Osteosarcoma, Part 2 — Possible Side Effects, Restrictions, and Implications for School

Possible side effects of surgery on the tumor

Sometimes the original site of the tumor is weakened by the tumor and the surgical procedures needed to remove the tumor and reconstruct the affected limb. If the affected bone is in danger of breaking, the child's activity may be limited from the time of diagnosis until all treatment is completed. The degree and duration of any restriction must be determined individually by the surgeon, in consultation with the oncologist. As noted on the previous page, the extent and duration of any restrictions depend on the exact nature of the reconstruction. For example, if a reconstruction involves replacement bone, which must be permitted to heal, the child might need to avoid vigorous activities for several months.

Chemotherapy

Other physical restrictions might be the result of the chemotherapy treatments, rather than of the cancer itself. The possible side effects depend on the exact medications used and how the child responds to them. These medications may affect the child's ability to produce bone normally, which would make fractures (broken bones) more likely during and after treatment. Due to the increased likelihood of fractures, the patient will need to maintain appropriate nutrition during the course of treatment. Consultation with a nutritionist can help the family provide the proper foods.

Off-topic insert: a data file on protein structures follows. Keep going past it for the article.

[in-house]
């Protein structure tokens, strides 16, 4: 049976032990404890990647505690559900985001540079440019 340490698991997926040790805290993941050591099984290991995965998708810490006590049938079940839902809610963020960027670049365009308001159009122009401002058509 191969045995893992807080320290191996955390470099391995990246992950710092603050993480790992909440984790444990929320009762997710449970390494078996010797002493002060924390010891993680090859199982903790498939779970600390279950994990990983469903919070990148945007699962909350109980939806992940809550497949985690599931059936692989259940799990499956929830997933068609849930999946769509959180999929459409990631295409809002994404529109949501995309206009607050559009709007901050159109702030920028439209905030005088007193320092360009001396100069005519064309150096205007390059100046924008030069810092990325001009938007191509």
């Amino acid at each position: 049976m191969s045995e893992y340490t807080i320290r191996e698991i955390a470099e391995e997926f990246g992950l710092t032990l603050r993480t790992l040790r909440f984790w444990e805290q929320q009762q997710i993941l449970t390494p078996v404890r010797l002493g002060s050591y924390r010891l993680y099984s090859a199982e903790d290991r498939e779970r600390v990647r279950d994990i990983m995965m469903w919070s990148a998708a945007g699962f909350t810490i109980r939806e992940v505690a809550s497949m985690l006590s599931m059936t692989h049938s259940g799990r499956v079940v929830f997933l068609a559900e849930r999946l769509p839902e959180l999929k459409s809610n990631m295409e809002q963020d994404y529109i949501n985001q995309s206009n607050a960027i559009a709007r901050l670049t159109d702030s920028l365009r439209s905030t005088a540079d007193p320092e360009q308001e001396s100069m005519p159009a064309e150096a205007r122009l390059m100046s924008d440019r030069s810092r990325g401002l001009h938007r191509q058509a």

Chemotherapy can also affect other processes, notably the production of blood cells. Chemotherapy may result in low blood counts (the number of red blood cells, white blood cells and platelets).

Checking blood sugar levels.
  • Red blood cells contain hemoglobin, carry oxygen throughout the body, and increase energy. If chemotherapy causes these numbers to fall, the patient will become very tired, and the level of activity might need to be restricted. A transfusion of red blood cells is one option to restore normal energy.